Ten steps to help you write a better proposal
We know how difficult it is to constantly have to submit proposals for funding without guidance. This document is intended as a guide to make the process of applying for funds and technical assistance from OSISA easier.
If you work for a civil society organisation in southern Africa, especially if you work for one that is locally constituted, then we are keen to hear from you. We typically do not fund individuals for scholarships and fellowships. When we do, we will advertise this on our website so keep your eyes open for calls for proposals.
Please make sure that you read trough the individual programme descriptions available on our website to understand our funding priorities and our areas of support.
Please note, however, that we are only able to support a small percentage of those who apply to us, but we are keen to hear from you if you have an interesting, innovative or successful model for advancing open society values in your community, country or in the southern Africa region.
We work in ten countries, and we will not accept proposals that fall outside this region. However, our sister foundations cover a large number of other African countries and you can find out more about them on their websites
Step 1: Can you summarise your project in two paragraphs?
We suggest that you organise the executive summary in the following ways:
a) Provide a brief problem statement;
b) Briefly describe the solution, including the key activities and who will benefit from the project;
c) Tell us how long the project will be in months or years – multiyear funding will be contingent upon availability of funding and submission of satisfactory progress reports;
d) Outline the partners you will work with and identify the person who prepared the proposal so that we have a contact should we have any questions; and,
e) Provide an explanation of the amount of money required for the project (in US dollars) and tell us your plans for funding it in the future. Three years is a good benchmark, but you can be looking at a slightly shorter or longer timeframe. It is important to make it clear what percentage of the total contribution to the project you are requesting from OSISA.
Step 2: What is your goal?
Remember that goals are conceptual and abstract, while objectives are more specific and tell us what you hope to achieve in the short to medium term.
Step 3: What do you hope to achieve in the timeframe of the project?
This section outlines your objectives. They should be SMART:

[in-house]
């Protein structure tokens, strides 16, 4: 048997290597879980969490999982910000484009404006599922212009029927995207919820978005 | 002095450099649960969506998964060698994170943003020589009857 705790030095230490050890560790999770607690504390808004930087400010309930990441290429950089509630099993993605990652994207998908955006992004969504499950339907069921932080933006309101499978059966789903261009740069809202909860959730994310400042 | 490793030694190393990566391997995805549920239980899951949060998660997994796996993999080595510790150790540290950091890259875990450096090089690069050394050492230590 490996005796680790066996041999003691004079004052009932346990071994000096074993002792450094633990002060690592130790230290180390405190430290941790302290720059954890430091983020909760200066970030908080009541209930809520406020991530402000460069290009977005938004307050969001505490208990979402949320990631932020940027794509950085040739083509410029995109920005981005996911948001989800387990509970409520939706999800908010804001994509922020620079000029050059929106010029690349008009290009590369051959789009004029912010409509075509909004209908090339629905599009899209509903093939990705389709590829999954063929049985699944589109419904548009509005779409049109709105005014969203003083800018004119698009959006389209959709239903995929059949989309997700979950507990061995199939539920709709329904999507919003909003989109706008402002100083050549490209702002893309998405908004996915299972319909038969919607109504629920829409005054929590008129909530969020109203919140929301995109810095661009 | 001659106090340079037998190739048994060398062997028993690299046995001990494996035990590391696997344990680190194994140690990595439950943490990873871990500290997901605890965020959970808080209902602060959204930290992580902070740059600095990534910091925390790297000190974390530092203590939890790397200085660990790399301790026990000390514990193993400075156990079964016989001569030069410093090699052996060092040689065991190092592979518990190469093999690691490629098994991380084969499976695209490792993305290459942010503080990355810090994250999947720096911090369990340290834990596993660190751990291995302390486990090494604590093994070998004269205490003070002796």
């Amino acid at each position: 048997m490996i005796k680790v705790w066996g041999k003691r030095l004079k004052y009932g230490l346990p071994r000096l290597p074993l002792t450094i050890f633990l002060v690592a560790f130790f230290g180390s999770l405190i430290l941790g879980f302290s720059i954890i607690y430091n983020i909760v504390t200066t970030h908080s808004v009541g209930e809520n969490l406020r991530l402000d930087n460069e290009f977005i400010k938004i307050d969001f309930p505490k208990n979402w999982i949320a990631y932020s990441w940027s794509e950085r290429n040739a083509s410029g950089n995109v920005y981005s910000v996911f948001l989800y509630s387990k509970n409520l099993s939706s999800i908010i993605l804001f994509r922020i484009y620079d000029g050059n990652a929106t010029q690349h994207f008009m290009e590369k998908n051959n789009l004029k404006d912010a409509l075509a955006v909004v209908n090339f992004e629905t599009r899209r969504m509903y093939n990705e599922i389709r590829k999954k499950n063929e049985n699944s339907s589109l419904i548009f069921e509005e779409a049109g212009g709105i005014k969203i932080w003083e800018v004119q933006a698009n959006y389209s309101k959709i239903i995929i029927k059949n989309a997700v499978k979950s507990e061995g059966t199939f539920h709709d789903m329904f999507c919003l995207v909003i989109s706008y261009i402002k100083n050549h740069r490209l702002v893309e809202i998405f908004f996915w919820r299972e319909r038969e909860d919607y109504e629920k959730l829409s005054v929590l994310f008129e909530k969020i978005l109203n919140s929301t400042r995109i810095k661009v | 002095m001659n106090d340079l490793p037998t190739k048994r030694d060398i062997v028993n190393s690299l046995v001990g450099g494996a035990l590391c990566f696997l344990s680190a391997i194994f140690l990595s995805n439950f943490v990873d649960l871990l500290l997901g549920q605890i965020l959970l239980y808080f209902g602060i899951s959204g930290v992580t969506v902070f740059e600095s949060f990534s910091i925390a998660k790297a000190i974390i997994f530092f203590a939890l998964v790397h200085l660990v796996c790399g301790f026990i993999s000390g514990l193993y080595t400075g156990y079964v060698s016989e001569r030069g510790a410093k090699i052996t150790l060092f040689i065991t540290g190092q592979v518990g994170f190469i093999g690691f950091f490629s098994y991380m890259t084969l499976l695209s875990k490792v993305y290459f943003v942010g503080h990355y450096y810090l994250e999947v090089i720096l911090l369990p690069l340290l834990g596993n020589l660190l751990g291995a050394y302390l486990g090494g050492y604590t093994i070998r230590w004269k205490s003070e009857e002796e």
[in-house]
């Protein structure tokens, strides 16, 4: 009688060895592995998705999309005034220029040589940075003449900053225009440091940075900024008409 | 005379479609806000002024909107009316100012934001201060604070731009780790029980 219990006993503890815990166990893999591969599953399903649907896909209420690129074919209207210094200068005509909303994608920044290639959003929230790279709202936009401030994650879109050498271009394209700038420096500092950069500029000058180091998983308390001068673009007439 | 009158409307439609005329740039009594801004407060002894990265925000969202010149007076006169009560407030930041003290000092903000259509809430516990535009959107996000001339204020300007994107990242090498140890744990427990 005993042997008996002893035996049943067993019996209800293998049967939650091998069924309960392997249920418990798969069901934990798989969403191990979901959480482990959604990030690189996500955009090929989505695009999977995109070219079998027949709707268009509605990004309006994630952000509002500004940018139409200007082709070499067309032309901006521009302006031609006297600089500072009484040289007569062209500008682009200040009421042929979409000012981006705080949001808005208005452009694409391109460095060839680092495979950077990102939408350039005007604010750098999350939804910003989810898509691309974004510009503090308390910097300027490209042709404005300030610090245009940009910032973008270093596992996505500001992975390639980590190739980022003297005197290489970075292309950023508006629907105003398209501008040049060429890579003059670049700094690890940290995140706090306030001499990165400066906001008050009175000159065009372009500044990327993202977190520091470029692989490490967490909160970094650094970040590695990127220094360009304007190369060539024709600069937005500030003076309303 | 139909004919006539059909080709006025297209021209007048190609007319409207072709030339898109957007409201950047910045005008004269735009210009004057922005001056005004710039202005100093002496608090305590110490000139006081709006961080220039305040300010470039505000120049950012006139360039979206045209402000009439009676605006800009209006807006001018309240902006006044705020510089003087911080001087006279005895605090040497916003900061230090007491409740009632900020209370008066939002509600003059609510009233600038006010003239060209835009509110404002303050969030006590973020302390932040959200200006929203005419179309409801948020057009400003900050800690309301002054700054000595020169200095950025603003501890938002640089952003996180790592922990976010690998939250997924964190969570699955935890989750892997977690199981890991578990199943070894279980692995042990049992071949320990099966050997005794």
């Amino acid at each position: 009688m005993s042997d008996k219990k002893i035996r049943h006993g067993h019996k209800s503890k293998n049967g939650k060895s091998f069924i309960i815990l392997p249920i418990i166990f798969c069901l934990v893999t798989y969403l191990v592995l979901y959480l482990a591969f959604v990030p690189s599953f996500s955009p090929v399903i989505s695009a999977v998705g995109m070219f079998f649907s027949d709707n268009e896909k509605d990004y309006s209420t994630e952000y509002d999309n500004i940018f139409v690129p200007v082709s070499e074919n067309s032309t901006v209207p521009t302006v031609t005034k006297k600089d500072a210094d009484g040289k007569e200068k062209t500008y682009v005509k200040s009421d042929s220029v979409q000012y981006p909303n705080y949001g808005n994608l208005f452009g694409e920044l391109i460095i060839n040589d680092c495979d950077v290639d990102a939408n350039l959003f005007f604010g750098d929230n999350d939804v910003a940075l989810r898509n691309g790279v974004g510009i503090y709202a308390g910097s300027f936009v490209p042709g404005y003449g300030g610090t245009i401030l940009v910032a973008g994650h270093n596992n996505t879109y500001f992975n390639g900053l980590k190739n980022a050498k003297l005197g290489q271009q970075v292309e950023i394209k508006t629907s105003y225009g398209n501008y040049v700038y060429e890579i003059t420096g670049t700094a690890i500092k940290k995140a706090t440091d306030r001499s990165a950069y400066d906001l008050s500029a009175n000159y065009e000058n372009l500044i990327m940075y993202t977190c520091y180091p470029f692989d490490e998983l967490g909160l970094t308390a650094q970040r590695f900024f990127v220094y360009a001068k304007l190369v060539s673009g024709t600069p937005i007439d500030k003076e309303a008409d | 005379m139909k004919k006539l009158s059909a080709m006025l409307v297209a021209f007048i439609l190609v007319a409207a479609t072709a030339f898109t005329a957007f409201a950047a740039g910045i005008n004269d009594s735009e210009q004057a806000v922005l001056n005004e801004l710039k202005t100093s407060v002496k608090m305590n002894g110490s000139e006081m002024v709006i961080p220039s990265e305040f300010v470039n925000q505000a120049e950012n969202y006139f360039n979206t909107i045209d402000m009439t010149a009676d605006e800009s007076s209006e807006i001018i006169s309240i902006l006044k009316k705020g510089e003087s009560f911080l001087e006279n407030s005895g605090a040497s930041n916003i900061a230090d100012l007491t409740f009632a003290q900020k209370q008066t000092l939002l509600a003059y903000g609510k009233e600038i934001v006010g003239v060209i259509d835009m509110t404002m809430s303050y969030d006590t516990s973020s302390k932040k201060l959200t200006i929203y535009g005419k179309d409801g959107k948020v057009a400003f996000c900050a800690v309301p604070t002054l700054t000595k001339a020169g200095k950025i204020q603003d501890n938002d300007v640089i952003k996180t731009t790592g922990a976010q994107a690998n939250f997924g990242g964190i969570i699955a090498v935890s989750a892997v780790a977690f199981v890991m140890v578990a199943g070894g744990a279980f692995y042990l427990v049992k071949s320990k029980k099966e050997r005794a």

Specific – clearly defined and directly relating to the issue being addressed Measurable – outcomes expressed in measurable form Attainable – can be achieved within the set time period Relevant – must be relevant and be connected to priorities and activities Time bound – set a specific time period
Step 4: What activities will you undertake?
You will need to list the key activities that you will undertake to achieve your objectives. We are interested in specifics but please do not list too many activities. The more succinct and clear your activities, and the more closely each activity is linked to a particular objective, the easier it is for us to understand what you want us to fund. Please state the estimated timeline for implementation of your project, including start and end date and completion of major milestones in the project.
Step 5: Who are you?
This is an opportunity to tell us more about your organisation and this section will need to include:
- Your legal status
- Where and when the organisation was founded
- Examples of other work you have done (even if you are new, we want to see what you have done so far)
- Collaboration with other groups
- Composition of governance structure, including where there are any conflicts of interest with OSISA board or staff members
- Your mission and objective as an organisation
- Your constituency or where you gain your organisational credibility
- Your primary sources of funding
- Briefly state the organisation’s ability to manage a project of the proposed scope
- Describe the qualifications and the expertise of the individual/s responsible for implementing the project.
Step 6: How will your project address gender inequalities?
In this section, please tell us (a) if and how the project seeks to work with women and men either differently or similarly, (b) whether your impacts will be gender disaggregated, and (c) whether your organisation embodies gender equality in its decision-making structures.
Step 7: How you will work with young people in the context of the project you are seeking funds for?
Here we want to understand your model for youth participation and youth inclusion in decision-making.
Step 8: After OSISA stops funding your project, how will you keep going?
Please tell us if the project is sustainable. If it isn’t, tell us why not and what value there still is in funding it.
Step 9: Who else will you be working with in the project?
We want to know who your implementing and local partners will be. This is especially important for regional organisations or national groups hoping to work in a particular community in which they may not have an established presence.
Step 10: How much money or technical support are you asking for?
Please be clear on exactly how much money you require, over the entire period, as well as on an annual basis. OSISA requires that all organizations applying for funds submit:
- A detailed budget outlining the financial needs of the proposed project; and,
- An overall organisational budget for each year.